Natchez Historical Society: Meeting topic Natchez Diplomacy 1540-1730

Published 4:13 pm Saturday, March 16, 2024

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It’s a natural tendency for us to think of our own times and the times proximately preceding them as the boundaries of our historical existence. In that sense, we can be time-bound and inhibited from more fully understanding the origins of the historical conditions in which we live. Likewise, it’s natural for us to think of our history as relatively limited to the history of our fore-bearers of the same ethnicity or geographical origins. But, it can be expanding our minds, hearts, and understanding to reach beyond these familiar categories of historical interest to far earlier times and people far different from ourselves.

That’s what’s in store for us at the Natchez Historical Society’s upcoming monthly meeting on Tuesday, March 26. The subject will be: “Natchez Diplomacy, 1540-1730.” And, the speaker will be a perennially favorite scholar to Natchez, Dr. Max Grivno, Associate Professor of History at The University of Southern Mississippi, and Editor of “The Southern Quarterly.”

In the decades after De Soto’s first European penetration of this region, the indigenous Natchez people negotiated a new treacherous world. Wars, pandemics, and mass migrations caused Mississippian chiefdoms to collapse, while groups of refugees coalesced into new confederacies. At the same time, European empires began displacing native peoples on the eastern seaboard and the Gulf Coast, adding to the socio-political instability of the world of the indigenous.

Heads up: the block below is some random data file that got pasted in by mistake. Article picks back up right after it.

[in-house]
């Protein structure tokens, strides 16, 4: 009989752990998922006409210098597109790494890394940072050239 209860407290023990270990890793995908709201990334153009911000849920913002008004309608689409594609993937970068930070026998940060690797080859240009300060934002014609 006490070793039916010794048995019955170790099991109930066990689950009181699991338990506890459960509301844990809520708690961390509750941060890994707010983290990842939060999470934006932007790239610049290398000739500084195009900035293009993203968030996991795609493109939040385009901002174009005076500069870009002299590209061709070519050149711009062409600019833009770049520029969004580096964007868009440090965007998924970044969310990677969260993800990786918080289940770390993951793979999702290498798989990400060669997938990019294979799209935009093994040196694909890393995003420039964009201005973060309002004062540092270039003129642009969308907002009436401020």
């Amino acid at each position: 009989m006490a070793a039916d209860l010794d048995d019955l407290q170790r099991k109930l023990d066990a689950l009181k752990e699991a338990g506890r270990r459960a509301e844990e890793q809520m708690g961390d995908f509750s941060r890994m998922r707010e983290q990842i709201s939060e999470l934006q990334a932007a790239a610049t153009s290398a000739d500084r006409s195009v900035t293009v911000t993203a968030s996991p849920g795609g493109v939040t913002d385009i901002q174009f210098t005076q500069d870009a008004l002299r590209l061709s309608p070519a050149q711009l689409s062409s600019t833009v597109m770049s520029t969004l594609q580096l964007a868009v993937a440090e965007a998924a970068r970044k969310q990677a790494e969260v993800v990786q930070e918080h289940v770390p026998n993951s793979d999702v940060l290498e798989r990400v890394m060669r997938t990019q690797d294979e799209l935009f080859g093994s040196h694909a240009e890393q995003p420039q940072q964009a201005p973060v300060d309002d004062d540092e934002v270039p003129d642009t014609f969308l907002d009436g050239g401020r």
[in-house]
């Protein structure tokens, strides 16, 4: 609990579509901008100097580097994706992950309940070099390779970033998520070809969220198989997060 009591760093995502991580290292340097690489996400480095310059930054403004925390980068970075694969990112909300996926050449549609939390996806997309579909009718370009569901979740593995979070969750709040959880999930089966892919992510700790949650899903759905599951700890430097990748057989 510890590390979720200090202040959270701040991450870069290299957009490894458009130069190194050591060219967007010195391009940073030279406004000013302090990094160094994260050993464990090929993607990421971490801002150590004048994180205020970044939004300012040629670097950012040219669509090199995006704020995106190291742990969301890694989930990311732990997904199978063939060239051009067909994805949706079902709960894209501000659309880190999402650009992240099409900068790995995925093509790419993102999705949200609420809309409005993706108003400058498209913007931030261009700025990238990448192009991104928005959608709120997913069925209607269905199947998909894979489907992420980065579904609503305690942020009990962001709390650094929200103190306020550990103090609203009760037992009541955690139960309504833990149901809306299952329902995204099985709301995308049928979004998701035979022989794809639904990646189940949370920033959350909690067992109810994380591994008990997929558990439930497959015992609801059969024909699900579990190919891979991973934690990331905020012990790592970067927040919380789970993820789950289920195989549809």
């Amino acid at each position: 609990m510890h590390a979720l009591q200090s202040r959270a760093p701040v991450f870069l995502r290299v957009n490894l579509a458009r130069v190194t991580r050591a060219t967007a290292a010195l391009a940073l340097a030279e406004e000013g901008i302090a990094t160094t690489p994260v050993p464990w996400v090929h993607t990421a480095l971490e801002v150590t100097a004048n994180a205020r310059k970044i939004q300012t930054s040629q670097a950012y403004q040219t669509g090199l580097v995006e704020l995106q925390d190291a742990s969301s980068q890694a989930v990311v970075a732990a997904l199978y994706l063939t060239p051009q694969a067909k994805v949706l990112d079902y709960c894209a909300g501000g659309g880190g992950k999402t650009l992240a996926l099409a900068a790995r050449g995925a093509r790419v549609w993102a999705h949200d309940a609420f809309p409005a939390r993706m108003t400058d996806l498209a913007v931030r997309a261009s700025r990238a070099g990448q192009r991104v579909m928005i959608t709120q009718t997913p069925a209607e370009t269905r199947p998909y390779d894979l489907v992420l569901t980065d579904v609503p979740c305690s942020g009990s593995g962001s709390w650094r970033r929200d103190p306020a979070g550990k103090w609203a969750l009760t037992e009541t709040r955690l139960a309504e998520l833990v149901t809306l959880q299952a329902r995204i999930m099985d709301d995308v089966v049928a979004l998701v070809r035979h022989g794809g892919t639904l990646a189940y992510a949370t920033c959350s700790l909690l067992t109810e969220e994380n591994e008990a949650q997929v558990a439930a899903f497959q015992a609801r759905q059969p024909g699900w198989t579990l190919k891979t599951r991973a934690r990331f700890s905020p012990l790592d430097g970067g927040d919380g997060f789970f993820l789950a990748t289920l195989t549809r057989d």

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Dr. Grivno’s presentation will examine how the Natchez wrestled with these changes diplomatically. He will look at Natchez diplomacy with other native peoples and the Natchez attempts to secure alliances with the encroaching European empires, while all the while attempting to maintain their own economic and political independence.

Dr. Grivno’s presentation promises to reveal to us a fascinating period of human conflict and survival far earlier than our post-American Revolution settlement period. We live today in Natchez on the grounds of that earlier history. Let’s feel its presence, albeit so distant from us now.

The meeting will be at the Historic Natchez Foundation, 108 S. Commerce St., in Natchez. The social begins at 5:30 p.m., with the program at 6 p.m. There is no charge for admission. All are welcome, members and non-members, alike.

The Historical Society’s programs are partly funded by a generous grant from the Mississippi Humanities Council, through funding from the National Endowment for the Humanities.

ALAN WOLF is a director of the Natchez Historical Society and its program chair.